That is why the voting booth has so many precautions - advocates who wave signs and call out to support their candidate are kept 100 feet away from the polling place.  No signs are inside to pressure you when you vote.  You must bring your I.D., which is compared with the voter rolls, to insure that the person voting really is you, that you do live in the district where you are voting, and that you are actually alive.  Then you get to be alone, and  have a shroud around you, as you vote.  Poll workers to keep others away from you so your vote can be free of prying eyes.  Your ballot - electronic or real - is immediately secured and kept from anyone but those who run the counting process.  No system is perfect - but these things are designed to protect you from those who want to make you vote their way instead of your own.


There is, however, another way to beat your vote - fraudulent voting.  Some jurisdictions keep voters on their rolls long after they have moved - or died.  There are federal laws that require updating such negligence, but, as of January this year, Judicial Watch, has identified this abuse in California, Pennsylvania, North Carolina, Colorado and Virginia, where there are 2.5 million more voters registered than there are people of voting age.  For example, San Diego has 117 registered voters for every 100 actual citizens of voting age.  There is also the practice of “granny farming”; where activists collect old folks in assisted living centers, get them to the polls, and “help” them with the voting machines.


How could it get worse?  “Mail-in voting.”  Imagine a system that sends a ballot to every “registered” voter, and counts it, when returned, as a legitimate vote.  Where is the privacy, the freedom from pressure in making your decision, the security between filling out your ballot and having it counted - after passing through the postal system with an obvious identifying address showing that it is a ballot?  What happens to ballots sent to addresses where the once-registered voter no longer lives? 


The pressure to convert to mail-in voting has revived lately.  States where Democrats prevail have been demanding it.  Then, in the glow of attention they are getting in the “coronavirus” age, the Center for Disease Control has recommended that we all stay home, and do mail-in voting.  For our “safety.” 


There was a postal service from the beginning of our country - but they did not do mail-in ballots.  Have we forgotten why?

Observations By A Citizen

Hal Rounds



The “Unprecedented” Pandemic


One of the main purposes of education is to inform our children of the things we in earlier generations have learned, so they can absorb and benefit from our successes and avoid repeating our mistakes.  We don’t do that well, because we don’t really pay attention to our own history.  Today, much schooling is a denial of what has worked, inventing supposedly new “rigorous” methods, like “Common Core.”  How surprising that they have not worked?


Our history teaching presents a disparaging view of our ancestors and the lessons we could learn from them.  The media and politicians repeat this pattern as they “inform” us about the perils of this supposedly “unprecedented” coronavirus pandemic.  Physicians and politicians clamor for emergency supplies, demand powers to shut businesses and control the daily activities of healthy citizens:  Their message is that this kind of thing never happened before, and they alone can protect us.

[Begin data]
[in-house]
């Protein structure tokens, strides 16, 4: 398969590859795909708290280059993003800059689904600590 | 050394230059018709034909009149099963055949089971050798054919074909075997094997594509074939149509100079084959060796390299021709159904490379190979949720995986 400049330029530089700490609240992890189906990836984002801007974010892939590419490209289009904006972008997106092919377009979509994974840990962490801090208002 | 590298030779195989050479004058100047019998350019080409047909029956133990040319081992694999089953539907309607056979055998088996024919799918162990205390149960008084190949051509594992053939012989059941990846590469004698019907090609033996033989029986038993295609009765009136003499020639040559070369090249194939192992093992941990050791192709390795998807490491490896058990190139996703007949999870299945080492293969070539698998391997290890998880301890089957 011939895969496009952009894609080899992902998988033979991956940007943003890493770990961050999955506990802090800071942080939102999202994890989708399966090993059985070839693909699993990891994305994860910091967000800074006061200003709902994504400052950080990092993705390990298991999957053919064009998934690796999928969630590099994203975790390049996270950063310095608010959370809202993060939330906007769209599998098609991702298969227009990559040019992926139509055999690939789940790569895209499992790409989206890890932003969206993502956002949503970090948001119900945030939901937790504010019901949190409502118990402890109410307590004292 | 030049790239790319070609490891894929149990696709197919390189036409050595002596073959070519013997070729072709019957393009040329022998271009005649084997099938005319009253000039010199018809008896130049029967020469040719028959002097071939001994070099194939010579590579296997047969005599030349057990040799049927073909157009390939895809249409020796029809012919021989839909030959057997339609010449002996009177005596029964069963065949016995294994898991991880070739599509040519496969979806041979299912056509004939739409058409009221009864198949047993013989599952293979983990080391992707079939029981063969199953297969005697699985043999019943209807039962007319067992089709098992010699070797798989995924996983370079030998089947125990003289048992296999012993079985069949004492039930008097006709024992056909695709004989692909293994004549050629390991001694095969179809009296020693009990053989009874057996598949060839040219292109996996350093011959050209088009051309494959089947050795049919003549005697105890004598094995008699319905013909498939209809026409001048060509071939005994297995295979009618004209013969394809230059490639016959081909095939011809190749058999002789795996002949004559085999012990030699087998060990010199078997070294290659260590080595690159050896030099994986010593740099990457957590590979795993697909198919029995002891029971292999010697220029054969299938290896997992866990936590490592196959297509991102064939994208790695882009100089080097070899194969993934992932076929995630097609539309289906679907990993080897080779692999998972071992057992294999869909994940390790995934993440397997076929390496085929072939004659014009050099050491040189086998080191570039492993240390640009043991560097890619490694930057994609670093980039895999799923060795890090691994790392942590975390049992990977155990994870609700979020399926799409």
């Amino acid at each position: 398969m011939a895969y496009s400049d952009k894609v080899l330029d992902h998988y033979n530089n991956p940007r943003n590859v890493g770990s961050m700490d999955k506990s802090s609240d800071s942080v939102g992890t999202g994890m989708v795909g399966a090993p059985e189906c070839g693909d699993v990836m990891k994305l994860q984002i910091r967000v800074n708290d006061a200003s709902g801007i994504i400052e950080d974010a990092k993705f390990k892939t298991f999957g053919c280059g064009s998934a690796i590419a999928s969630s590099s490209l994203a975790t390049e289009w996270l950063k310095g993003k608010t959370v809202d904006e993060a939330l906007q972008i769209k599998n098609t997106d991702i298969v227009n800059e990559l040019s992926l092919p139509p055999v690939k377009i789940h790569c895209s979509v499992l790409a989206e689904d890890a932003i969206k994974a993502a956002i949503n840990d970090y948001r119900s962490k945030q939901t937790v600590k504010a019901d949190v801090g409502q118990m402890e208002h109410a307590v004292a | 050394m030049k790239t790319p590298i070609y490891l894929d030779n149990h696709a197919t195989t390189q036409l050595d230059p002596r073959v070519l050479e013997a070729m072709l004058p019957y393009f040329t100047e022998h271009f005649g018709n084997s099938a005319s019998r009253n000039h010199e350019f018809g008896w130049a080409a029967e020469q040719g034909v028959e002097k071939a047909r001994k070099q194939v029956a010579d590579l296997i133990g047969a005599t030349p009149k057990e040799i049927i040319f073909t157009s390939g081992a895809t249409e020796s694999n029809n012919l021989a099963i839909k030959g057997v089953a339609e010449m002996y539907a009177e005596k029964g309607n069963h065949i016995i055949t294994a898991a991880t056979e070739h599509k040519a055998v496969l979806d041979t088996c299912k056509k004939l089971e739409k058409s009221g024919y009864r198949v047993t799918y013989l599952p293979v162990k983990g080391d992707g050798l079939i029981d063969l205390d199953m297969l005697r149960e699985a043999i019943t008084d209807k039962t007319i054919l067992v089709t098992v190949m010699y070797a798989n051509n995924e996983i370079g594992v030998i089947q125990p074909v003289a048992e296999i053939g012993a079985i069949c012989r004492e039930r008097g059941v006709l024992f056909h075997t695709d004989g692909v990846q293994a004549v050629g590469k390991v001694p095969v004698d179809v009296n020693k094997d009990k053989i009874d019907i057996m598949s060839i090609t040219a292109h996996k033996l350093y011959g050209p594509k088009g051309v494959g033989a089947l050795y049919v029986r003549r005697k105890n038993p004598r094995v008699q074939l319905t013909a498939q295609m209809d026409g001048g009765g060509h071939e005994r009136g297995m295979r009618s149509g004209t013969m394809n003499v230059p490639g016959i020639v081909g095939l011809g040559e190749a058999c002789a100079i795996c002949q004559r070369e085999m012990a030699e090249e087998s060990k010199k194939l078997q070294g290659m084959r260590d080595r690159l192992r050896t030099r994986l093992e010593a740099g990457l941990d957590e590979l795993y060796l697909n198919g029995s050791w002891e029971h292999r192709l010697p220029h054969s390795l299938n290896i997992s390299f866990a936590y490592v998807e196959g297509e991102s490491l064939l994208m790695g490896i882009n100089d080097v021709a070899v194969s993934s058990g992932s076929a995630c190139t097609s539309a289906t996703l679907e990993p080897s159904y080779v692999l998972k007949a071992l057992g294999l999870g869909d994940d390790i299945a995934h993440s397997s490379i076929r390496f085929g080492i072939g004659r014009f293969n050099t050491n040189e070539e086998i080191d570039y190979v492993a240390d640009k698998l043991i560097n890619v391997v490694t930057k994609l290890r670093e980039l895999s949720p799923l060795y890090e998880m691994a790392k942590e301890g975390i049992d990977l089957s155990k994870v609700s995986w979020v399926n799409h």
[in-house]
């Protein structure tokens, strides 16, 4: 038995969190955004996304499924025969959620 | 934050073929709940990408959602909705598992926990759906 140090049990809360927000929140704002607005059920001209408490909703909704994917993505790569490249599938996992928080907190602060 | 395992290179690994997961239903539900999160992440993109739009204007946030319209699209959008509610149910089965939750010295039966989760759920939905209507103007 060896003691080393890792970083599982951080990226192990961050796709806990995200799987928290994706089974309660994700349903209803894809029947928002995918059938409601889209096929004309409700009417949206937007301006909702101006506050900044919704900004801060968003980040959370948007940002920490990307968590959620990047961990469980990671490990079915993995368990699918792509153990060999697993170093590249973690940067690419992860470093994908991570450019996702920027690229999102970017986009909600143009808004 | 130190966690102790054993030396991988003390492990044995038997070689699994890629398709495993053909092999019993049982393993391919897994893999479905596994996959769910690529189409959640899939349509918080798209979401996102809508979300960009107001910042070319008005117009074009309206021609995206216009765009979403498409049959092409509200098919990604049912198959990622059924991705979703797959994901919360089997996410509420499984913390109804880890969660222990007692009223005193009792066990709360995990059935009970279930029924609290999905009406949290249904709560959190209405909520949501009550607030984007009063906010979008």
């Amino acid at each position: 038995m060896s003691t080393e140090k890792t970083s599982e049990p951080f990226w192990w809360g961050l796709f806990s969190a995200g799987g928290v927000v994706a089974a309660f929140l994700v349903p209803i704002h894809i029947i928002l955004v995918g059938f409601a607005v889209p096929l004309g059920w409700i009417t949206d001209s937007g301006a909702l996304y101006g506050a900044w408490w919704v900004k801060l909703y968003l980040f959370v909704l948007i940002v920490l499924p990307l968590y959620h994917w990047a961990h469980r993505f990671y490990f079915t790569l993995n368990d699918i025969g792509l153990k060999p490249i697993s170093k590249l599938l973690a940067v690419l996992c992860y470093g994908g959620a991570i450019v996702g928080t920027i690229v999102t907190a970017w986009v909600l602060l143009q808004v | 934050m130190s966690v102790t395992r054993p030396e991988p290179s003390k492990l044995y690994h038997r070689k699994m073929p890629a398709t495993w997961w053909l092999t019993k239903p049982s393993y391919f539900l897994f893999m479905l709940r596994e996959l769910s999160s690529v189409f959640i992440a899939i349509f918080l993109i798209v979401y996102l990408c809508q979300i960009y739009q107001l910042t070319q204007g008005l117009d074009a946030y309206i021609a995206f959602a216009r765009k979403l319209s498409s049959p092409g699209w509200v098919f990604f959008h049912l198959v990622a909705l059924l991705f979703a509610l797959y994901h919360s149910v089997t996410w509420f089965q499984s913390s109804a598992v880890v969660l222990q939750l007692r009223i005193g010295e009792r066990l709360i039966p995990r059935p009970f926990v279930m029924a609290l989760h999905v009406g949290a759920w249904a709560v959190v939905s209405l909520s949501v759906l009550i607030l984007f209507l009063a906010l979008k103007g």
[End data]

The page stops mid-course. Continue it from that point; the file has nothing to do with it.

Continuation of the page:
Really?  Let’s take a look back.  I offer the example below, from the April 1743 edition of "Gentleman’s Magazine.". ("Gentleman" in that age of enlightenment signified a person of honor, refinement, and intelligence; the magazine presented news, politics, science and the arts.)  Here is their report:


“… Rome informs us that a sort of plague has broke out there, which destroys abundance of their people, and they call it the Influenza. As this Distemper has almost infected every individual, the holy Pontiffe has determined to cause a Land Quarantine to be proclaimed to prevent its progress: they cannot find any Specifick against this malady, and therefore leave it to wear away of itself. In another article from Paris they tell us, that a Distemper rages there, somewhat of the same sort as the Roman Influenza, as it appears by the symptoms, and they call it the Grippings which makes dreadful Havock too: Those who, in both countries, are touch’d with this Contagion, tho’ immediately before in full and florid Health, fall into a ling’ring Hectic, and are emaciated by Degrees: They have sent, it seems, from Rome and Paris to every Court in Europe, and particularly to England, for the Advice and Assistance of the learned Leeches; but it is not a little surprising that the People of Rome or Paris should be so ignorant of our Affairs as to send to us for a Cure of the Distemper called the Influenza in particular; Have they not heard that this very distemper has raged here, almost epidemically, for many Years, and no Specifick has yet been found to cure it? Almost every human Creature here has more or less been tainted with it … There were lately among us a set of bold Doctors, who declared they would eradicate this Poison: They watched the Symptoms, prescribed a low Diet, and took great Pains to make their Patients, the People, believe they were their Friends, and would free them from this devouring Evil: but alas, when the grand Crisis came, these Doctors proved errant Charletans, the Disease gained upon them, and the People to their Amazement and Confusion, saw the Leeches themselves were more violently, than any, infected with the Influenza …”


The May edition offers an update:


“…  we find, that the late epidemical Distemper, which had in the last two Months visited almost every Family in this City; so that the Surgeons had full Employment … was also felt in most other places of this Island, generally carrying off old People.… It is said to have begun so long ago as September … thence made its progress to … Venice (where a land quarantine was ordered)… to Rome… and in February, no less than 80,000 were sick of it and 500 buried in one day…”